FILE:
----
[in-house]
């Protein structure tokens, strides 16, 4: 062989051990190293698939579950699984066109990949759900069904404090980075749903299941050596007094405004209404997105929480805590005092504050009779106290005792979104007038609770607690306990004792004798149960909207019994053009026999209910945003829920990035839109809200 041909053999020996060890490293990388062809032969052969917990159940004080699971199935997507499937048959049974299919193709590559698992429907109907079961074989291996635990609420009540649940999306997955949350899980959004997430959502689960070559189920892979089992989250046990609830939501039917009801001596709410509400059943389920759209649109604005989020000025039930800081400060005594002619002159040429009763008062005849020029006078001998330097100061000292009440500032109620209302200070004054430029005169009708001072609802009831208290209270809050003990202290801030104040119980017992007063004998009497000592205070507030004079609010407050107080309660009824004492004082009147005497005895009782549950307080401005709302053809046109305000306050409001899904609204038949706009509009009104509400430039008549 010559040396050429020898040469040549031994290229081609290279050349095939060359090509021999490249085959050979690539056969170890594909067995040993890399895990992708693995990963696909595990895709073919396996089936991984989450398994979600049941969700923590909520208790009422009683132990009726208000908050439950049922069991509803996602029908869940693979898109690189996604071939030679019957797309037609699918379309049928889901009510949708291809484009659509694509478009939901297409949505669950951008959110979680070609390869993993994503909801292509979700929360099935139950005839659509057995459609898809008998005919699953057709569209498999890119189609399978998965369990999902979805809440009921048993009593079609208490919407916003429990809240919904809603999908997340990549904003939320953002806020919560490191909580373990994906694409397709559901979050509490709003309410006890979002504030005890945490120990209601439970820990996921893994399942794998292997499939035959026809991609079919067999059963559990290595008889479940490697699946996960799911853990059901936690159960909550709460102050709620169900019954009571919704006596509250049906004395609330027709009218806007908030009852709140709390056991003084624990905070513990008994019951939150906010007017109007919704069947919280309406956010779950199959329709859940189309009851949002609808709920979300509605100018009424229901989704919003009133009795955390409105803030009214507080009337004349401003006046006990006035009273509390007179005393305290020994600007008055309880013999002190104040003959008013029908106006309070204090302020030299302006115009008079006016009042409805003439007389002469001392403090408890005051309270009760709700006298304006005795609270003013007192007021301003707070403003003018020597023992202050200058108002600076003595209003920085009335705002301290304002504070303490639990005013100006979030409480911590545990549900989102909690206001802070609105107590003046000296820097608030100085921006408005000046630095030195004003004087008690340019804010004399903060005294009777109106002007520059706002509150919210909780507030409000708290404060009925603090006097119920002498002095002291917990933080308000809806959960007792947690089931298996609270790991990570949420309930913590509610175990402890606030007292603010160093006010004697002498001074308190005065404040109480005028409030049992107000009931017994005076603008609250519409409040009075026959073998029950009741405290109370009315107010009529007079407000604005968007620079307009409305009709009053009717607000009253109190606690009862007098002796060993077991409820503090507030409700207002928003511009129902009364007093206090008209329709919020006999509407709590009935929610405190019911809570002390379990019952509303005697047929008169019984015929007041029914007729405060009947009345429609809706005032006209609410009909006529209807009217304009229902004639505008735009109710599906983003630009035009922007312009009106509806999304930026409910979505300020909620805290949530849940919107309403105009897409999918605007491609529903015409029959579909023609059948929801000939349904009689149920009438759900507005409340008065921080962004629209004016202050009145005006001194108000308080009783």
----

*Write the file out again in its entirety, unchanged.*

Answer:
[in-house]
């Protein structure tokens, strides 16, 4: 062989051990190293698939579950699984066109990949759900069904404090980075749903299941050596007094405004209404997105929480805590005092504050009779106290005792979104007038609770607690306990004792004798149960909207019994053009026999209910945003829920990035839109809200 041909053999020996060890490293990388062809032969052969917990159940004080699971199935997507499937048959049974299919193709590559698992429907109907079961074989291996635990609420009540649940999306997955949350899980959004997430959502689960070559189920892979089992989250046990609830939501039917009801001596709410509400059943389920759209649109604005989020000025039930800081400060005594002619002159040429009763008062005849020029006078001998330097100061000292009440500032109620209302200070004054430029005169009708001072609802009831208290209270809050003990202290801030104040119980017992007063004998009497000592205070507030004079609010407050107080309660009824004492004082009147005497005895009782549950307080401005709302053809046109305000306050409001899904609204038949706009509009009104509400430039008549 010559040396050429020898040469040549031994290229081609290279050349095939060359090509021999490249085959050979690539056969170890594909067995040993890399895990992708693995990963696909595990895709073919396996089936991984989450398994979600049941969700923590909520208790009422009683132990009726208000908050439950049922069991509803996602029908869940693979898109690189996604071939030679019957797309037609699918379309049928889901009510949708291809484009659509694509478009939901297409949505669950951008959110979680070609390869993993994503909801292509979700929360099935139950005839659509057995459609898809008998005919699953057709569209498999890119189609399978998965369990999902979805809440009921048993009593079609208490919407916003429990809240919904809603999908997340990549904003939320953002806020919560490191909580373990994906694409397709559901979050509490709003309410006890979002504030005890945490120990209601439970820990996921893994399942794998292997499939035959026809991609079919067999059963559990290595008889479940490697699946996960799911853990059901936690159960909550709460102050709620169900019954009571919704006596509250049906004395609330027709009218806007908030009852709140709390056991003084624990905070513990008994019951939150906010007017109007919704069947919280309406956010779950199959329709859940189309009851949002609808709920979300509605100018009424229901989704919003009133009795955390409105803030009214507080009337004349401003006046006990006035009273509390007179005393305290020994600007008055309880013999002190104040003959008013029908106006309070204090302020030299302006115009008079006016009042409805003439007389002469001392403090408890005051309270009760709700006298304006005795609270003013007192007021301003707070403003003018020597023992202050200058108002600076003595209003920085009335705002301290304002504070303490639990005013100006979030409480911590545990549900989102909690206001802070609105107590003046000296820097608030100085921006408005000046630095030195004003004087008690340019804010004399903060005294009777109106002007520059706002509150919210909780507030409000708290404060009925603090006097119920002498002095002291917990933080308000809806959960007792947690089931298996609270790991990570949420309930913590509610175990402890606030007292603010160093006010004697002498001074308190005065404040109480005028409030049992107000009931017994005076603008609250519409409040009075026959073998029950009741405290109370009315107010009529007079407000604005968007620079307009409305009709009053009717607000009253109190606690009862007098002796060993077991409820503090507030409700207002928003511009129902009364007093206090008209329709919020006999509407709590009935929610405190019911809570002390379990019952509303005697047929008169019984015929007041029914007729405060009947009345429609809706005032006209609410009909006529209807009217304009229902004639505008735009109710599906983003630009035009922007312009009106509806999304930026409910979505300020909620805290949530849940919107309403105009897409999918605007491609529903015409029959579909023609059948929801000939349904009689149920009438759900507005409340008065921080962004629209004016202050009145005006001194108000308080009783």